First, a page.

Hussain is an active member of the Facebook group of an organization called Victims of Immigration Fraud (VOIF), which claims to fight for “those that have been victimized by deceptive foreign spouses.” The description on VOIF’s Facebook page claims that the organization “is not a group that is anti-women or anti-immigrant” and that its aim “is not to get VAWA overturned.” But on his public Facebook page, Dave Root, VOIF’s “Former Congress Liaison” and its most prolific poster, has cheered Attorney General Jeff Sessions as an “anti-immigration czar” who will “crack down on the misnamed ‘Office On Violence Against Women,’ a $600 million slush fund for leftist women advocates.” (The Department of Justice’s Office on Violence Against Women is the agency tasked with implementing and enforcing the provisions under VAWA.)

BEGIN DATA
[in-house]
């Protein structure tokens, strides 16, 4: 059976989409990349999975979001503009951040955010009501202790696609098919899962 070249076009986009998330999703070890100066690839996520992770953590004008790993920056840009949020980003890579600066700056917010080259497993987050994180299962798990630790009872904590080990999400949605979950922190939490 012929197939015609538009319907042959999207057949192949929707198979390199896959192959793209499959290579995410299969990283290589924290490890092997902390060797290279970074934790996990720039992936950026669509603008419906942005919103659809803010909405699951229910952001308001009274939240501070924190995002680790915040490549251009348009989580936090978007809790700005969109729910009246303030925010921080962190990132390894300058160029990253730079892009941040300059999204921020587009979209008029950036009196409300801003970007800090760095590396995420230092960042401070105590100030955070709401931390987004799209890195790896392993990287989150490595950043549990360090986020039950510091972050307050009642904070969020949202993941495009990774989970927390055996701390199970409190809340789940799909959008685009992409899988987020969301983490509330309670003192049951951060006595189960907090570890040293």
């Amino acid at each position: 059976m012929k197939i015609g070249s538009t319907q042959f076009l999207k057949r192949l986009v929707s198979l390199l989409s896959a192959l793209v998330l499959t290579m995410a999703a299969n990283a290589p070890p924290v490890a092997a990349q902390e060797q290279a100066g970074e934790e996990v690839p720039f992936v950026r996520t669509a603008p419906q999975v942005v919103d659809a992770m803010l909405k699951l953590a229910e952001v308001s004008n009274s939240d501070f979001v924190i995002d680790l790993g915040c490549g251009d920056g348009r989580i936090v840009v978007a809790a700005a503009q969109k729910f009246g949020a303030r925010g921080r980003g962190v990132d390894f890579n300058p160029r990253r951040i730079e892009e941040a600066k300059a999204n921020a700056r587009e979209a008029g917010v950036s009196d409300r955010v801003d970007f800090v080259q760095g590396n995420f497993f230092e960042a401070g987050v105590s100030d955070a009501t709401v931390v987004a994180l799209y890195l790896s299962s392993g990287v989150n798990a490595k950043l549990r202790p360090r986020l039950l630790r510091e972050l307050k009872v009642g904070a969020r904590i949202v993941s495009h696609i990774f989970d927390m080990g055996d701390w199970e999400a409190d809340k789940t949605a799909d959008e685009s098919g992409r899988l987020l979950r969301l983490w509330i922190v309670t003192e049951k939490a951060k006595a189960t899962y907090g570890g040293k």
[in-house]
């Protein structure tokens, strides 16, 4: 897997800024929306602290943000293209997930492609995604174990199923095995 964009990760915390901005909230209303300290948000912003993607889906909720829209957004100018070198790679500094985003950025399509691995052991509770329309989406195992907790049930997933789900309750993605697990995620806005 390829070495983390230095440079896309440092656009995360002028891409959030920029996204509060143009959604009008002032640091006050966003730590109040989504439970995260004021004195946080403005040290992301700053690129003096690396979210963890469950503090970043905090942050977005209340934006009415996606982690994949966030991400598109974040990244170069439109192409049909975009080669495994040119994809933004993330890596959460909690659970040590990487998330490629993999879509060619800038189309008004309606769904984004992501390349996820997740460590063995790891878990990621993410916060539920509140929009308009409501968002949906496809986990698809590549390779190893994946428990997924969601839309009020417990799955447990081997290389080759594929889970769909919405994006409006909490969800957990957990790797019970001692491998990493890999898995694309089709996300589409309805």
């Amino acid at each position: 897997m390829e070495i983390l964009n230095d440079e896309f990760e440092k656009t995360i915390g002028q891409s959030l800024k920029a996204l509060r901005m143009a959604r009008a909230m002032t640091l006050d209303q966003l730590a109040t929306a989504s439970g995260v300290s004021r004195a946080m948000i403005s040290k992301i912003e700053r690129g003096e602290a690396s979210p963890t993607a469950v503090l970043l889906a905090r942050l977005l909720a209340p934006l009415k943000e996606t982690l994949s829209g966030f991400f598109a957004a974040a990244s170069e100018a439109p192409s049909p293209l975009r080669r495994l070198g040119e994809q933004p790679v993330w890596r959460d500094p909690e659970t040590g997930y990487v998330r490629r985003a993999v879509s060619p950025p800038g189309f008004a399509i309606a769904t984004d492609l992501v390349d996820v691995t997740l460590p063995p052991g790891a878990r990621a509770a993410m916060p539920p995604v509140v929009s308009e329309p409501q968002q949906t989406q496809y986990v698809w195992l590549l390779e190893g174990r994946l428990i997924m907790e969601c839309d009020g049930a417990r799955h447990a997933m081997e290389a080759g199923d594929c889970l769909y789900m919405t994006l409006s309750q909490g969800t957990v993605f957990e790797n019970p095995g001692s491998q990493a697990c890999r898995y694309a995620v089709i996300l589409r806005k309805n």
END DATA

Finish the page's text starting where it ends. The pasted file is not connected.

Root once ran a now inactive website called online-dating-rights.com. The site was dedicated to opposing the International Marriage Broker Regulation Act (IMBRA), a 2005 law that Miller-Muro and the Tahirih Justice Center lobbied for. IMBRA, which is part of VAWA, mandates background checks for customers of mail order bride services like Encounters International, in order to protect foreign brides from violence and human trafficking. Online-dating-rights.com, which has articles with titles such as “Don’t Marry American Feminist Women,” was one of several sites that were used at the time that IMBRA was being debated as platforms to attack Miller-Muro and threaten her family. The threats became serious enough to warrant an FBI investigation and a grand jury indictment against the sites’ owners. All of that took place more than a decade ago, but as recently as last month, on Facebook, Root referred to the “un American Pro illegal loving Tahirih Justice Center” and called its employees “fat whiny pigs.” (Root did not respond to repeated requests for comment.)